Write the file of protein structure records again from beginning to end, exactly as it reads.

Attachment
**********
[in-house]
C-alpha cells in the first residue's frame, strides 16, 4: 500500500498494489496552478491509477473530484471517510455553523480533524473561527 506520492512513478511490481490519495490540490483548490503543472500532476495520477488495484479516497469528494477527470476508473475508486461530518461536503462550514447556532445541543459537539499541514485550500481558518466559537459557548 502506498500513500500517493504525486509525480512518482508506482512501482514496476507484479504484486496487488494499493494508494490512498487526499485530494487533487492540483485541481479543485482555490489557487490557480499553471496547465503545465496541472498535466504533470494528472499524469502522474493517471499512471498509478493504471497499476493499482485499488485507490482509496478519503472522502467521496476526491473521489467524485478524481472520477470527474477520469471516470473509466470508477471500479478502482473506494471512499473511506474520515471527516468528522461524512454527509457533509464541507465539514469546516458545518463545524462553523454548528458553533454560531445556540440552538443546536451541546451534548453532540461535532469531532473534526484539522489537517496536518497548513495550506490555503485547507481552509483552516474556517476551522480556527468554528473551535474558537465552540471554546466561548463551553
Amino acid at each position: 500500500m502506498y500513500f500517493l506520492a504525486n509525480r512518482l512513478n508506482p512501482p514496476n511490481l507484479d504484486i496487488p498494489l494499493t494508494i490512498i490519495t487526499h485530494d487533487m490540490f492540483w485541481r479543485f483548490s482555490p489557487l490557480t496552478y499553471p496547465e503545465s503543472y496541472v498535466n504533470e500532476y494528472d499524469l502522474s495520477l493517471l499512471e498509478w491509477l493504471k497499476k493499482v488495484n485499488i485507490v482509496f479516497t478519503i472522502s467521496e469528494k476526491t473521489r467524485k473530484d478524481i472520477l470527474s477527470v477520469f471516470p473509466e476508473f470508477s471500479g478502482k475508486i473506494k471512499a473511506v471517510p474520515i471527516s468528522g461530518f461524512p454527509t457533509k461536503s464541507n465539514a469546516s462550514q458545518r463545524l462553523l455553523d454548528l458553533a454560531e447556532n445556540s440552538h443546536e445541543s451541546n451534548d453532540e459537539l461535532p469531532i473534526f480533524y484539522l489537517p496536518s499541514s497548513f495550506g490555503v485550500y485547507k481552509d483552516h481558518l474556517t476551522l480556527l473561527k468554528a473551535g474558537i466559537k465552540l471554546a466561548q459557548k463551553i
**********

[in-house]
C-alpha cells in the first residue's frame, strides 16, 4: 500500500498494489496552478491509477473530484471517510455553523480533524473561527 506520492512513478511490481490519495490540490483548490503543472500532476495520477488495484479516497469528494477527470476508473475508486461530518461536503462550514447556532445541543459537539499541514485550500481558518466559537459557548 502506498500513500500517493504525486509525480512518482508506482512501482514496476507484479504484486496487488494499493494508494490512498487526499485530494487533487492540483485541481479543485482555490489557487490557480499553471496547465503545465496541472498535466504533470494528472499524469502522474493517471499512471498509478493504471497499476493499482485499488485507490482509496478519503472522502467521496476526491473521489467524485478524481472520477470527474477520469471516470473509466470508477471500479478502482473506494471512499473511506474520515471527516468528522461524512454527509457533509464541507465539514469546516458545518463545524462553523454548528458553533454560531445556540440552538443546536451541546451534548453532540461535532469531532473534526484539522489537517496536518497548513495550506490555503485547507481552509483552516474556517476551522480556527468554528473551535474558537465552540471554546466561548463551553
Amino acid at each position: 500500500m502506498y500513500f500517493l506520492a504525486n509525480r512518482l512513478n508506482p512501482p514496476n511490481l507484479d504484486i496487488p498494489l494499493t494508494i490512498i490519495t487526499h485530494d487533487m490540490f492540483w485541481r479543485f483548490s482555490p489557487l490557480t496552478y499553471p496547465e503545465s503543472y496541472v498535466n504533470e500532476y494528472d499524469l502522474s495520477l493517471l499512471e498509478w491509477l493504471k497499476k493499482v488495484n485499488i485507490v482509496f479516497t478519503i472522502s467521496e469528494k476526491t473521489r467524485k473530484d478524481i472520477l470527474s477527470v477520469f471516470p473509466e476508473f470508477s471500479g478502482k475508486i473506494k471512499a473511506v471517510p474520515i471527516s468528522g461530518f461524512p454527509t457533509k461536503s464541507n465539514a469546516s462550514q458545518r463545524l462553523l455553523d454548528l458553533a454560531e447556532n445556540s440552538h443546536e445541543s451541546n451534548d453532540e459537539l461535532p469531532i473534526f480533524y484539522l489537517p496536518s499541514s497548513f495550506g490555503v485550500y485547507k481552509d483552516h481558518l474556517t476551522l480556527l473561527k468554528a473551535g474558537i466559537k465552540l471554546a466561548q459557548k463551553i